Wednesday, September 30, 2009

The Sock Drawer and Other Ethical Investment Tools

Dishonest money dwindles away, buy he who gathers money little by little makes it grow. Proverbs 13:11

Have you been wondering when I would get around to actually saying you should throw away your 401K? This could well be the time. What’s in that 401K anyway? Who are you enriching as you gather money toward your golden years? While I’ve got one finger pointed at you, four are coming back at me. To be honest, I have investment products – several in fact, about which I’m rather clueless. I know what they’re called and my balance on them in any given quarter, I know the company through which the investment is held is on the up and up, but I really don’t have a good idea of how my dollar breaks down into nano-units and travels across the globe to impact some poor rice farmer in China. It is conceivable that the negative impact of my invested money could be outweighing the positive impact of my tithes and offerings. In the big balance sheet in the sky, I might be in the red!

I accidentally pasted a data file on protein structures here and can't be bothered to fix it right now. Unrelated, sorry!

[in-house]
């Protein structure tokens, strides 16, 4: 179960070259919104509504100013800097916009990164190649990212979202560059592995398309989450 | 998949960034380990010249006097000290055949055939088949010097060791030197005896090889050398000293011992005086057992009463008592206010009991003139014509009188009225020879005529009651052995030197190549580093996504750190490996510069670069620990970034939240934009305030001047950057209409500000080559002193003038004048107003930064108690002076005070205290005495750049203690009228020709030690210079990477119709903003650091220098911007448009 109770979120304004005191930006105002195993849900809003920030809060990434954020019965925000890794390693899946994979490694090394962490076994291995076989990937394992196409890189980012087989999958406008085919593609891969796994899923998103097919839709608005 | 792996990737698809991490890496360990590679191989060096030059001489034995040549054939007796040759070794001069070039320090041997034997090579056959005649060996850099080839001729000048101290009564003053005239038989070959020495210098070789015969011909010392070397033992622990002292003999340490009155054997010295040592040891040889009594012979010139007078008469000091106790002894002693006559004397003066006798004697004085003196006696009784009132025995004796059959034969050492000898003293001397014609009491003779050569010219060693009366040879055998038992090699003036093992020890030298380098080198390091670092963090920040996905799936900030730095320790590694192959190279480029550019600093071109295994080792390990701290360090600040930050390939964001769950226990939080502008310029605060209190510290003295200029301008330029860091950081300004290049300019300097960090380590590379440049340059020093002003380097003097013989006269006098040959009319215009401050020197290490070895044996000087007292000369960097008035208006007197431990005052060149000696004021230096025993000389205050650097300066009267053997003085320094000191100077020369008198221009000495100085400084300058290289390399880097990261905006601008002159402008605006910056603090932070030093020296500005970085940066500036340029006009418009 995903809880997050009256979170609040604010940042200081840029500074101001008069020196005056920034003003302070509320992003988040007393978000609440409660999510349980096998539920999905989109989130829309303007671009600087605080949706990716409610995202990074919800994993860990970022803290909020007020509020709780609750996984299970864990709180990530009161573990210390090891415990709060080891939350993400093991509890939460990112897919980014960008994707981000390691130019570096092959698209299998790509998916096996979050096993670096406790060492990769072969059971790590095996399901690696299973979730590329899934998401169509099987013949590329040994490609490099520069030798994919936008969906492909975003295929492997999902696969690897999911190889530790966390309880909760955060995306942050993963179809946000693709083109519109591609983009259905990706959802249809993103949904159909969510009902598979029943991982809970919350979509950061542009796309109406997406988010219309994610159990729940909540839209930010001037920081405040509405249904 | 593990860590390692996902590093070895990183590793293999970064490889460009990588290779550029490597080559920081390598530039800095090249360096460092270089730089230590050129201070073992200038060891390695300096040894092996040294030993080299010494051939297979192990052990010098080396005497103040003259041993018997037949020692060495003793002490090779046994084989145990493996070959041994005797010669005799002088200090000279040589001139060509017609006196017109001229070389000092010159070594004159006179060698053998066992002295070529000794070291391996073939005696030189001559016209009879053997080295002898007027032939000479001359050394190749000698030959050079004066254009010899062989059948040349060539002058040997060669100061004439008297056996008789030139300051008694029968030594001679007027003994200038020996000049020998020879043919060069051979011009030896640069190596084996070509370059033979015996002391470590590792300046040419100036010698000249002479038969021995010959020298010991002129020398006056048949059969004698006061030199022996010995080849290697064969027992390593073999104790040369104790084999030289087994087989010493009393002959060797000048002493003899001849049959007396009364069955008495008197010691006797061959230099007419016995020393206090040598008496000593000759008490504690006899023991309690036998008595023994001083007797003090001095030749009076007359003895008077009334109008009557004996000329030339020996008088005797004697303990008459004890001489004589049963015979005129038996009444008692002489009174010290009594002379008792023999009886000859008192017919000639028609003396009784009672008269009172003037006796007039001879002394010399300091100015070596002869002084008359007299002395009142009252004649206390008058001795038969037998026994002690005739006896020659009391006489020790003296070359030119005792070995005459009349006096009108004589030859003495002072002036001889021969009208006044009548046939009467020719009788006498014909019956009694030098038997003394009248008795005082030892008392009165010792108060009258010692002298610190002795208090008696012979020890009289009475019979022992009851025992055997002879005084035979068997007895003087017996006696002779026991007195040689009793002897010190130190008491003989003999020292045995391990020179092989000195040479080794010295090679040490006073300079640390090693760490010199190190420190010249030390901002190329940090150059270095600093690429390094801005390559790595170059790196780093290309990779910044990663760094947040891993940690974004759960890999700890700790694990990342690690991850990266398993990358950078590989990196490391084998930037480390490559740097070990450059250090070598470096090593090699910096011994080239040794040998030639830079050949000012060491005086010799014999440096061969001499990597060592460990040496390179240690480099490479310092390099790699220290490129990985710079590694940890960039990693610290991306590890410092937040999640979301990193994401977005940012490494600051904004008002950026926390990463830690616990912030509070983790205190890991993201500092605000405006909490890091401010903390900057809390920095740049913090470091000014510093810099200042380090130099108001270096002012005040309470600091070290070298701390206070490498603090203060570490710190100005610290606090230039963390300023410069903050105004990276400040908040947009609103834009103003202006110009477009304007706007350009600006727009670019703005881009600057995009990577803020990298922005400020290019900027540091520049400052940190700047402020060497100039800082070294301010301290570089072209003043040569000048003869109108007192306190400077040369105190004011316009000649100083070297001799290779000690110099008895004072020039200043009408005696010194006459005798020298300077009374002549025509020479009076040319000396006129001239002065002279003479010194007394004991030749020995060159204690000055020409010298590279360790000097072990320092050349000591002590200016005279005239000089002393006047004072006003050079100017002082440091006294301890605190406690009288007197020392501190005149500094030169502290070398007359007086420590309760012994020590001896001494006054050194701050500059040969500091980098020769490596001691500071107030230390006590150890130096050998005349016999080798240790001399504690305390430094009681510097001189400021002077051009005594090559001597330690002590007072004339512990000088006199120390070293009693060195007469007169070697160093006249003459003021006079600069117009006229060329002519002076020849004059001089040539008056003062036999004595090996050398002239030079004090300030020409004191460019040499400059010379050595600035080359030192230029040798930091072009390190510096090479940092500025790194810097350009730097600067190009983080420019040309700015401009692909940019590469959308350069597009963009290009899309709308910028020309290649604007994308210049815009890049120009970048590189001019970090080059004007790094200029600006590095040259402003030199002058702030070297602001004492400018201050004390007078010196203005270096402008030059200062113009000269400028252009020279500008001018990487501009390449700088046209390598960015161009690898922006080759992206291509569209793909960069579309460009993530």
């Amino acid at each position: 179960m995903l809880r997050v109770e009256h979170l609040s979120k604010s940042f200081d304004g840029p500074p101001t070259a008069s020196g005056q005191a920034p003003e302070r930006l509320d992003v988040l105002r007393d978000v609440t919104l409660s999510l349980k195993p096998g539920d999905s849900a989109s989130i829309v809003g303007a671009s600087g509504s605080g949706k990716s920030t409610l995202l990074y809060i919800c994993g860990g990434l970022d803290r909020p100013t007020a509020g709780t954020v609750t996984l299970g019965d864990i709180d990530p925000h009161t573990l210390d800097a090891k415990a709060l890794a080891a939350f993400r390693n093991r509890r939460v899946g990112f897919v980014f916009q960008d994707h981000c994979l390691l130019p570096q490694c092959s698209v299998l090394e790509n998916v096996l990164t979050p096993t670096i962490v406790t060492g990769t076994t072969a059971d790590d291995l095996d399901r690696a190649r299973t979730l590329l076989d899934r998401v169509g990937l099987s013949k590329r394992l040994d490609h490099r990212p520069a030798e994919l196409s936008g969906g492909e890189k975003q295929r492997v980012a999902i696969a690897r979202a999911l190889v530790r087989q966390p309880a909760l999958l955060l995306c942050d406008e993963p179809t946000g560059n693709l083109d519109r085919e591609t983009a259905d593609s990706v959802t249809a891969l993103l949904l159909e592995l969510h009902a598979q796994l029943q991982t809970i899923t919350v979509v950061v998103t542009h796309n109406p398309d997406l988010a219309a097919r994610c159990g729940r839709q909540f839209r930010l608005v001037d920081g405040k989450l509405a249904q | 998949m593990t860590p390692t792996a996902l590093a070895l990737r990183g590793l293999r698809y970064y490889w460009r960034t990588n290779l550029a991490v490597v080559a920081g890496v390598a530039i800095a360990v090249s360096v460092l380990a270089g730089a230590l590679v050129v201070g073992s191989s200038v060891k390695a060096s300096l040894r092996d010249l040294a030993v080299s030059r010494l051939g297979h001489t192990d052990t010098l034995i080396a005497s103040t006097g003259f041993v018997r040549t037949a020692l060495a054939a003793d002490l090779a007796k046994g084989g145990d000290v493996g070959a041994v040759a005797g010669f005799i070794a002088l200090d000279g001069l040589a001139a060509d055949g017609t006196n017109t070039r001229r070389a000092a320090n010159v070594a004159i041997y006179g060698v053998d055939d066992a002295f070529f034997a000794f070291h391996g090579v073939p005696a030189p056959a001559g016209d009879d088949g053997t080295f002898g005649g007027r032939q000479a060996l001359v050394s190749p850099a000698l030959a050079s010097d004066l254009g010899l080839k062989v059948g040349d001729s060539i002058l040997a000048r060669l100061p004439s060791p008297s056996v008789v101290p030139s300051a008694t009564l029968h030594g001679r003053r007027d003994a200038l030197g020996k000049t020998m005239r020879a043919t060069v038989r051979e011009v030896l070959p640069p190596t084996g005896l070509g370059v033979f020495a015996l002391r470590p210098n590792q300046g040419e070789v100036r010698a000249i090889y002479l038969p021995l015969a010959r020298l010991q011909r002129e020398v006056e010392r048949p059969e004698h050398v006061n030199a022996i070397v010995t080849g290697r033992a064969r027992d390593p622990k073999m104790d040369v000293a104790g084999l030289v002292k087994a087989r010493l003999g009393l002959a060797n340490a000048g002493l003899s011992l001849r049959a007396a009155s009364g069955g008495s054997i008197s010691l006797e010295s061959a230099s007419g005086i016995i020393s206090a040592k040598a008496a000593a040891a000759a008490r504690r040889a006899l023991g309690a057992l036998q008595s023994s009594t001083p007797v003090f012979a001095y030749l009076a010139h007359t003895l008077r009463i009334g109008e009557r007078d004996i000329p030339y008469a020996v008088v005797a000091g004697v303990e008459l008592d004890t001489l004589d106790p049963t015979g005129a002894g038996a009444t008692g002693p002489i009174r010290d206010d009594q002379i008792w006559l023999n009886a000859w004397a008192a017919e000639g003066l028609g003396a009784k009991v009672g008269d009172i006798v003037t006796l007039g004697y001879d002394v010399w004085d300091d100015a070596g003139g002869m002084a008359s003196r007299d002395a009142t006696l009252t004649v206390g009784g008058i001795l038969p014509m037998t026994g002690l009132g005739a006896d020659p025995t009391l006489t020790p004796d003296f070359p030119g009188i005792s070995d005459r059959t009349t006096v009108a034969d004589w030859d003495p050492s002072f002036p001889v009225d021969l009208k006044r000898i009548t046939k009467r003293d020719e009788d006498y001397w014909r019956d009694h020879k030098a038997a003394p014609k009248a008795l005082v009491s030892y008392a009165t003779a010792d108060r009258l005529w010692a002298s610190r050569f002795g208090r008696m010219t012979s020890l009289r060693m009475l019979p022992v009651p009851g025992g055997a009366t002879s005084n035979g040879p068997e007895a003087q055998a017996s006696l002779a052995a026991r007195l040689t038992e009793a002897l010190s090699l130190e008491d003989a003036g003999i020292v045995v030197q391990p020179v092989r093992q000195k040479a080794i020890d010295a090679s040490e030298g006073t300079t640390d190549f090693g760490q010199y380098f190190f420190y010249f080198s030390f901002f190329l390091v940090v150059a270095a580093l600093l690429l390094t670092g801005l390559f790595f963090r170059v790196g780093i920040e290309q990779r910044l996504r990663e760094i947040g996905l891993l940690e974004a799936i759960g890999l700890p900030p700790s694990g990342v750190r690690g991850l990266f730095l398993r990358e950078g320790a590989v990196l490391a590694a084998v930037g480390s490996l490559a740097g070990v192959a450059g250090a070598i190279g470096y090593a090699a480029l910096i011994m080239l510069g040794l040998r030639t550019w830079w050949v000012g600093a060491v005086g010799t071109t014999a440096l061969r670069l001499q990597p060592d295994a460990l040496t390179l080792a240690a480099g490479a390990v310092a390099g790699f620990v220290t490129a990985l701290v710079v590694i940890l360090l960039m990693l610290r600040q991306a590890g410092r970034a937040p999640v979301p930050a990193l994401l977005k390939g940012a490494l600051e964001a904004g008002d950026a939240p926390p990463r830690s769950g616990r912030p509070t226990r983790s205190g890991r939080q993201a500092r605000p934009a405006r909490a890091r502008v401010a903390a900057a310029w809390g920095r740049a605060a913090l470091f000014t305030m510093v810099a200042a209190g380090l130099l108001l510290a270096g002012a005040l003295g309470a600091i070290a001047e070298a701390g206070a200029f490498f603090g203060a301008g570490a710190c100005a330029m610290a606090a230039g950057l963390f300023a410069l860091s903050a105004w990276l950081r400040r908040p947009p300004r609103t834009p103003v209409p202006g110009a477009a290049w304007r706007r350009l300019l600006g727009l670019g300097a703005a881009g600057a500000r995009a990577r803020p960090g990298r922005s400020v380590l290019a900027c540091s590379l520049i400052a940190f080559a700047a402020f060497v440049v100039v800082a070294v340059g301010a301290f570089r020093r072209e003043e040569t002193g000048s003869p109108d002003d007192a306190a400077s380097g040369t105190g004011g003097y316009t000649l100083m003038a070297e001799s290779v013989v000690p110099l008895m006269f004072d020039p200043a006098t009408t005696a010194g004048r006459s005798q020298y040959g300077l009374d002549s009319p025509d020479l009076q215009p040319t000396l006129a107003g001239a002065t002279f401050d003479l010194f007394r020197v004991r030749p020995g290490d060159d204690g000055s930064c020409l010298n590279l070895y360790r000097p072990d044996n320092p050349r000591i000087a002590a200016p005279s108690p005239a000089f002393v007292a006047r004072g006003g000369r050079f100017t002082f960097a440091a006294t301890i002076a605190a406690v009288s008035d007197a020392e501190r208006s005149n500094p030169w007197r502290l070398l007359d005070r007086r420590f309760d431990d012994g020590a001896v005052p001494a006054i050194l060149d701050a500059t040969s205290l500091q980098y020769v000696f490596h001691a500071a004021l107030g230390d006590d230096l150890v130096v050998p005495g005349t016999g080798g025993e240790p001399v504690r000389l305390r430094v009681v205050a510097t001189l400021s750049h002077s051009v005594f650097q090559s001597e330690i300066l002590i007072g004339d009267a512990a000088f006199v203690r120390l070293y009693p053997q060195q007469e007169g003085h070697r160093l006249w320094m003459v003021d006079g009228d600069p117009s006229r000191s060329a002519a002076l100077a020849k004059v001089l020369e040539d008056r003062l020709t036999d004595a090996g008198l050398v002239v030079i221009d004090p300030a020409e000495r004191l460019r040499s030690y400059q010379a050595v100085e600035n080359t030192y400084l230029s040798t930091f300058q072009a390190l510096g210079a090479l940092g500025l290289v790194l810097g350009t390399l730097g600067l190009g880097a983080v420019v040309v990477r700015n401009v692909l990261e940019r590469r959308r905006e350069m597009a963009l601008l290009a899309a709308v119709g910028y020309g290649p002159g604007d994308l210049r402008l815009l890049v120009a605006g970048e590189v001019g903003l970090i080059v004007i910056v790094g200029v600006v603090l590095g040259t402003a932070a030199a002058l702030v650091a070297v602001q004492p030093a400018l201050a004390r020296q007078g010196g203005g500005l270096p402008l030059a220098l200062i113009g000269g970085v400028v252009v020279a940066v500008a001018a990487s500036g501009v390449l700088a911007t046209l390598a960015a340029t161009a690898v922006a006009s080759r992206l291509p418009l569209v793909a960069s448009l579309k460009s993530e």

It’s the darned global economy, right? How can a person be expected to understand the impact of her money in such a labyrinth? Investing today can be done in such a way that it truly is impossible to know who you’re impacting. We assume it’s all for good – money into the market can’t be hurting anyone can it? The investment company is making a profit – good for them. The financial advisor assigned to my account is getting some kickback – good for him. In a strong economy, I’m making a profit – good for me. The company in which the money is ultimately invested is making a profit – good for its shareholders and employees. Just in the direct investment stream alone I’ve positively impacted thousands of people!